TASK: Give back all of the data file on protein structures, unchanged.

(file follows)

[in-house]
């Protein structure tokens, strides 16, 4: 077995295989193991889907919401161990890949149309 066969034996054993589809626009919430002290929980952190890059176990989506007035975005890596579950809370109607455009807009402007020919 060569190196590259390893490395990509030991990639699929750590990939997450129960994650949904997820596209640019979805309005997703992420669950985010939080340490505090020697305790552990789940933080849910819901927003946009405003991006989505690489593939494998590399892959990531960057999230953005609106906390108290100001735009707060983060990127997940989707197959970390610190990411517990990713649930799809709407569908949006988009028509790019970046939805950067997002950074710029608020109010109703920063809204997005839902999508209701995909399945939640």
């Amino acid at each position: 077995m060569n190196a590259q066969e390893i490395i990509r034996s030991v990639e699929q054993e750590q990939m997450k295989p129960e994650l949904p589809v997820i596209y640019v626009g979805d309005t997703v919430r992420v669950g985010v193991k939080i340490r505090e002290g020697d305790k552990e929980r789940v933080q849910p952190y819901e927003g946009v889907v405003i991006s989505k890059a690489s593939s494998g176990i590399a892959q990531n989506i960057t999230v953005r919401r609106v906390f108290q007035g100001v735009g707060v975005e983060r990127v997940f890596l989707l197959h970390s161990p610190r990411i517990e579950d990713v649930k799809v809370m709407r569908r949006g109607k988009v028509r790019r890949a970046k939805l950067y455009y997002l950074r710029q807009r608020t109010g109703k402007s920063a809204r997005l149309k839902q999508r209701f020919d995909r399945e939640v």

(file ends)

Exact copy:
[in-house]
């Protein structure tokens, strides 16, 4: 077995295989193991889907919401161990890949149309 066969034996054993589809626009919430002290929980952190890059176990989506007035975005890596579950809370109607455009807009402007020919 060569190196590259390893490395990509030991990639699929750590990939997450129960994650949904997820596209640019979805309005997703992420669950985010939080340490505090020697305790552990789940933080849910819901927003946009405003991006989505690489593939494998590399892959990531960057999230953005609106906390108290100001735009707060983060990127997940989707197959970390610190990411517990990713649930799809709407569908949006988009028509790019970046939805950067997002950074710029608020109010109703920063809204997005839902999508209701995909399945939640």
């Amino acid at each position: 077995m060569n190196a590259q066969e390893i490395i990509r034996s030991v990639e699929q054993e750590q990939m997450k295989p129960e994650l949904p589809v997820i596209y640019v626009g979805d309005t997703v919430r992420v669950g985010v193991k939080i340490r505090e002290g020697d305790k552990e929980r789940v933080q849910p952190y819901e927003g946009v889907v405003i991006s989505k890059a690489s593939s494998g176990i590399a892959q990531n989506i960057t999230v953005r919401r609106v906390f108290q007035g100001v735009g707060v975005e983060r990127v997940f890596l989707l197959h970390s161990p610190r990411i517990e579950d990713v649930k799809v809370m709407r569908r949006g109607k988009v028509r790019r890949a970046k939805l950067y455009y997002l950074r710029q807009r608020t109010g109703k402007s920063a809204r997005l149309k839902q999508r209701f020919d995909r399945e939640v």